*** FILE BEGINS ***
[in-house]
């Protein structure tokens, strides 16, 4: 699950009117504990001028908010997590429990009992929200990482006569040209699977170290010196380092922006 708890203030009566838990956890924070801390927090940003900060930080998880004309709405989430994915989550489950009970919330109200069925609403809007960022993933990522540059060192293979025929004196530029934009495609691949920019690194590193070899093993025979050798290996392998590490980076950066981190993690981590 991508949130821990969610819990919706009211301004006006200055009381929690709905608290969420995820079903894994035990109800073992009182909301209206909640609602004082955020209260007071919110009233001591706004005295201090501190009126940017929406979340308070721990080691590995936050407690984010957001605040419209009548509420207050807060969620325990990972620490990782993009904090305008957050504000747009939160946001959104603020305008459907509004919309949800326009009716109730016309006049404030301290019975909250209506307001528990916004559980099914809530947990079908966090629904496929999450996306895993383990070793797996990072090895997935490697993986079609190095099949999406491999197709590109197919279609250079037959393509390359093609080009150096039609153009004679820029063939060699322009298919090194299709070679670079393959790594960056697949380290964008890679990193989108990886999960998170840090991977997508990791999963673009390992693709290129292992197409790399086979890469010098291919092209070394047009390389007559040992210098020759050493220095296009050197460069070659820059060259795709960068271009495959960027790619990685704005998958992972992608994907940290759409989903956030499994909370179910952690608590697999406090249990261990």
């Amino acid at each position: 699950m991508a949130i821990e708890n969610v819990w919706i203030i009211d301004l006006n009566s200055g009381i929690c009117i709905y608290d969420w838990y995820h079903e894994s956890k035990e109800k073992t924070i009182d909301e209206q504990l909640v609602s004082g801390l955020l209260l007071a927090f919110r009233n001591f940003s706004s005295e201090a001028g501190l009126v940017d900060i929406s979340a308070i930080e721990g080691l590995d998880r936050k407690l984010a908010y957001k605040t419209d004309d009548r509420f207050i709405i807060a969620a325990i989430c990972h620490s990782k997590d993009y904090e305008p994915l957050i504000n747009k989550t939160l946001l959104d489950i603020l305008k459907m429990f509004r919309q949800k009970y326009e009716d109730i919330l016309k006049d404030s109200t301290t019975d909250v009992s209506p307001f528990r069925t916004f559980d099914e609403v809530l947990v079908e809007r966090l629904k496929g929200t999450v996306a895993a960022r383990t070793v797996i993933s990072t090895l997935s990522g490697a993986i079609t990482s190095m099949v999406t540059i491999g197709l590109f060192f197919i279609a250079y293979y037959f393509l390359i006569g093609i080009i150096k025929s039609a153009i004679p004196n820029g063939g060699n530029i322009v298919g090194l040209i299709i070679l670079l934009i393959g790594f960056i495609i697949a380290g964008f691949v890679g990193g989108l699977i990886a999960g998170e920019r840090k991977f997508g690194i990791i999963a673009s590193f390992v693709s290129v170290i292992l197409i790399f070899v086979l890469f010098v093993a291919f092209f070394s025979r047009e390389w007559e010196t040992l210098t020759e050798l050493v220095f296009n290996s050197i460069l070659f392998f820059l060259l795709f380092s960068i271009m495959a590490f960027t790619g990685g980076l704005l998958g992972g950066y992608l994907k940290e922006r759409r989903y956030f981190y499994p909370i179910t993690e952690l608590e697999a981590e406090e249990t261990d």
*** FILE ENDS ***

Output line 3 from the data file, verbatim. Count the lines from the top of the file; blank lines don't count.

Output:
């Amino acid at each position: 699950m991508a949130i821990e708890n969610v819990w919706i203030i009211d301004l006006n009566s200055g009381i929690c009117i709905y608290d969420w838990y995820h079903e894994s956890k035990e109800k073992t924070i009182d909301e209206q504990l909640v609602s004082g801390l955020l209260l007071a927090f919110r009233n001591f940003s706004s005295e201090a001028g501190l009126v940017d900060i929406s979340a308070i930080e721990g080691l590995d998880r936050k407690l984010a908010y957001k605040t419209d004309d009548r509420f207050i709405i807060a969620a325990i989430c990972h620490s990782k997590d993009y904090e305008p994915l957050i504000n747009k989550t939160l946001l959104d489950i603020l305008k459907m429990f509004r919309q949800k009970y326009e009716d109730i919330l016309k006049d404030s109200t301290t019975d909250v009992s209506p307001f528990r069925t916004f559980d099914e609403v809530l947990v079908e809007r966090l629904k496929g929200t999450v996306a895993a960022r383990t070793v797996i993933s990072t090895l997935s990522g490697a993986i079609t990482s190095m099949v999406t540059i491999g197709l590109f060192f197919i279609a250079y293979y037959f393509l390359i006569g093609i080009i150096k025929s039609a153009i004679p004196n820029g063939g060699n530029i322009v298919g090194l040209i299709i070679l670079l934009i393959g790594f960056i495609i697949a380290g964008f691949v890679g990193g989108l699977i990886a999960g998170e920019r840090k991977f997508g690194i990791i999963a673009s590193f390992v693709s290129v170290i292992l197409i790399f070899v086979l890469f010098v093993a291919f092209f070394s025979r047009e390389w007559e010196t040992l210098t020759e050798l050493v220095f296009n290996s050197i460069l070659f392998f820059l060259l795709f380092s960068i271009m495959a590490f960027t790619g990685g980076l704005l998958g992972g950066y992608l994907k940290e922006r759409r989903y956030f981190y499994p909370i179910t993690e952690l608590e697999a981590e406090e249990t261990d």